Hayley Ellison ’07 reminds us that, when it comes to the law, an appeal is not the same thing as a do-over, though the difference can be difficult to distinguish.
“If a Court of Appeals reverses a conviction, it’s not because we think someone is innocent; It’s because our job is to make sure everyone is getting a fair trial,” she says.
In other words, appellate judges don’t determine guilt; they determine the fairness of a trial.
“It’s our job to make sure the system is predictable, because predictability is what makes it fair,” says Ellison, a staff attorney to Chief Justice Sandee Bryan Marion at the Fourth Court of Appeals in San Antonio, Texas.
As a staff attorney, Ellison helps advise the court’s seven justices on how to rule on the most significant legal issues affecting our community. She recently felt firsthand the impact of an appeal. Back in her hometown, Dallas County residents reckoned with the impact of an appeal when “Dr. Death”—the moniker given to neurosurgeon Dr. Christopher Duntsch, who maimed or killed more than 30 people on his operating table—appealed his 2017 conviction on a charge of injury to an elderly individual.
“My mother was a witness in a high-profile criminal prosecution,” Ellison says about the 2017 trial.
For a time, Ellison’s mother managed an office for the infamous Dr. Duntsch. As charges mounted against him, Ellison’s mother was interviewed by the Dallas County District Attorney’s office, and she was deposed.
The story was so compelling in part because it raised new questions for the medical and legal communities: How do you prove whether a doctor was bad at his job or was acting with criminal malice?
“It was not a question of whether or not he was guilty, but there were interesting technical legal issues at play,” says Ellison, who followed the case as the Fifth District Court of Appeals grappled with these issues. “There was dissention among the three-judge panel at the Court of Appeals in Dallas as they debated whether or not to overturn the initial ruling,” she says.
In a split decision, the panel of judges ultimately affirmed Duntsch’s criminal conviction in December 2018.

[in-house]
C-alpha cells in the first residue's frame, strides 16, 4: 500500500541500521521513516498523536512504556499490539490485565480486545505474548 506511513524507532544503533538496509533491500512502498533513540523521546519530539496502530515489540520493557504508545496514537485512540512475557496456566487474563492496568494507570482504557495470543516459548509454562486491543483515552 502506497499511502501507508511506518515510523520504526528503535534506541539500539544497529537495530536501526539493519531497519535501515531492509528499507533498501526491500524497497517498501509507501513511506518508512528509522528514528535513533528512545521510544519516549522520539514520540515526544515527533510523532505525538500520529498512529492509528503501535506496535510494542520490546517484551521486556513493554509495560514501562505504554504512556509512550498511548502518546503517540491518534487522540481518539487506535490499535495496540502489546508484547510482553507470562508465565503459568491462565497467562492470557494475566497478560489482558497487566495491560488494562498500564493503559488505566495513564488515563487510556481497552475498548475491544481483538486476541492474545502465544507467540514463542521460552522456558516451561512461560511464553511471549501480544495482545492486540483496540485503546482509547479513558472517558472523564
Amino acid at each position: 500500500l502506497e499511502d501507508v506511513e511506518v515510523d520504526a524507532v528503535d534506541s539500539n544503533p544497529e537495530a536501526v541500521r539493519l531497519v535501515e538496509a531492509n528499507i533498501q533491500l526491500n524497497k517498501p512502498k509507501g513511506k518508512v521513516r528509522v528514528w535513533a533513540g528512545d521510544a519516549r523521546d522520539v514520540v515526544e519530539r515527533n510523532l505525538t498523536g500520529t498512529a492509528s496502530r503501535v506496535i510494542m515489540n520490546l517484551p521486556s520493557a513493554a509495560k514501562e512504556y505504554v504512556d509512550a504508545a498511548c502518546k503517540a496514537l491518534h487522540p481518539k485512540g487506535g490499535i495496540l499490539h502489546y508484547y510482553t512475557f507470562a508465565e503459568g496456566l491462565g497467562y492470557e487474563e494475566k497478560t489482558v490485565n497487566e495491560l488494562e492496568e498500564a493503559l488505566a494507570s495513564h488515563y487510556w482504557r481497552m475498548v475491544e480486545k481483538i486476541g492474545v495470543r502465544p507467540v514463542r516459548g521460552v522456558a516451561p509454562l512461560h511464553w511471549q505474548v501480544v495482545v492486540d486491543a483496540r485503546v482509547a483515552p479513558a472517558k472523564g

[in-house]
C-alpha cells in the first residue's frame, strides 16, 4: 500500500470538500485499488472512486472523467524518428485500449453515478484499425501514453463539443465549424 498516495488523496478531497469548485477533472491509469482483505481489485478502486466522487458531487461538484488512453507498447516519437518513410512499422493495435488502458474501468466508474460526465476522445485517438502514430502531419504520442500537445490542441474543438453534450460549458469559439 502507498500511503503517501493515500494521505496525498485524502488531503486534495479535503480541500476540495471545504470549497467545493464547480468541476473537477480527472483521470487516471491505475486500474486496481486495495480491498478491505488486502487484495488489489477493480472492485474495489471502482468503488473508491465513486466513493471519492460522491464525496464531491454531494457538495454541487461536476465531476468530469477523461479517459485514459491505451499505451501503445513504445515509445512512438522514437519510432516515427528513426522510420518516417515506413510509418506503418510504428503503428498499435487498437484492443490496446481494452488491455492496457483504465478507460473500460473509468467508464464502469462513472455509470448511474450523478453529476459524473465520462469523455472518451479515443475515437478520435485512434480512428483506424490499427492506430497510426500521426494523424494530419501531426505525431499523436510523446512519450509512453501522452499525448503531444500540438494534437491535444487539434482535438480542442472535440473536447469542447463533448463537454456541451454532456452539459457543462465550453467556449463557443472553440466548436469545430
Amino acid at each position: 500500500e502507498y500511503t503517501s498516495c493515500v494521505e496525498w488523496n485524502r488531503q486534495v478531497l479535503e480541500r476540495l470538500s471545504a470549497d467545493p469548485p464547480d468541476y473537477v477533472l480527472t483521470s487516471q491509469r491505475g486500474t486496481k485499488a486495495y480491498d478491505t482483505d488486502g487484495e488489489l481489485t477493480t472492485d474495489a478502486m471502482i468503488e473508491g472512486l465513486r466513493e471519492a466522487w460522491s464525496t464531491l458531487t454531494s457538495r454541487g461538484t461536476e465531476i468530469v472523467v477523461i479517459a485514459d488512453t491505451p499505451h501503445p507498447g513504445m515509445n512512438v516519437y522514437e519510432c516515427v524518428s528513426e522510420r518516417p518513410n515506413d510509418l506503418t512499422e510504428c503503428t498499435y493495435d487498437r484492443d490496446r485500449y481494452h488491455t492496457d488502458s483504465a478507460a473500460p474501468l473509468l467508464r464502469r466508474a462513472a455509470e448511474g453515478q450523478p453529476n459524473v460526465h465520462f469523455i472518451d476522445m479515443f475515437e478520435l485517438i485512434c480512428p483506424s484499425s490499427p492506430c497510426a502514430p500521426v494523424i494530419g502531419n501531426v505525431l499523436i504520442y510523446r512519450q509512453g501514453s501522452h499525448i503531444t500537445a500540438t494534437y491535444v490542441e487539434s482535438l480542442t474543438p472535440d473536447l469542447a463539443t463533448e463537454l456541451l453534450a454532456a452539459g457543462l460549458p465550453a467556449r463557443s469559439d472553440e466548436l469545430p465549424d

Ellison was not always comfortable with the high-profile, high-pressure aspect of the legal world. A once-shy, introverted bookworm, she graduated from St. Mary’s University School of Law in the depths of the Great Recession, when firms commonly rescinded offers to new law graduates.
“I never expected to be a commercial litigator, but I was lucky to have a job,” she explains. “Commercial litigation is a brutal life. I was lucky I had a great mentor and that I was able to develop the skills and toughness I needed to do what I did.”
Ellison says working for a Court of Appeals is an ideal position for someone like her, who is happy to dive into intensive research and writing. She already had plenty of experience with it at Trinity, which offered her individualized attention that she didn’t find in high school.
When she graduated from Plano East Senior High School, Ellison was among the largest class in Texas that year. She attended recruitment events at large state schools, but says, “it felt like going from one cattle drive to another.”
A political science major, Ellison found her niche in Trinity’s International Club, a social group for students raised outside the U.S. or American students who were educated abroad. She volunteered in the international programs office, where she helped to acclimate new international students to the U.S., San Antonio, and the education system.
“During the first week of school, I drove people around in the Trinity bus to places like Target,” she says. “I was immersed in the international student community.”
“Trinity’s curriculum didn’t narrow me down,” she adds. “It was going to help me figure out what I wanted to do.”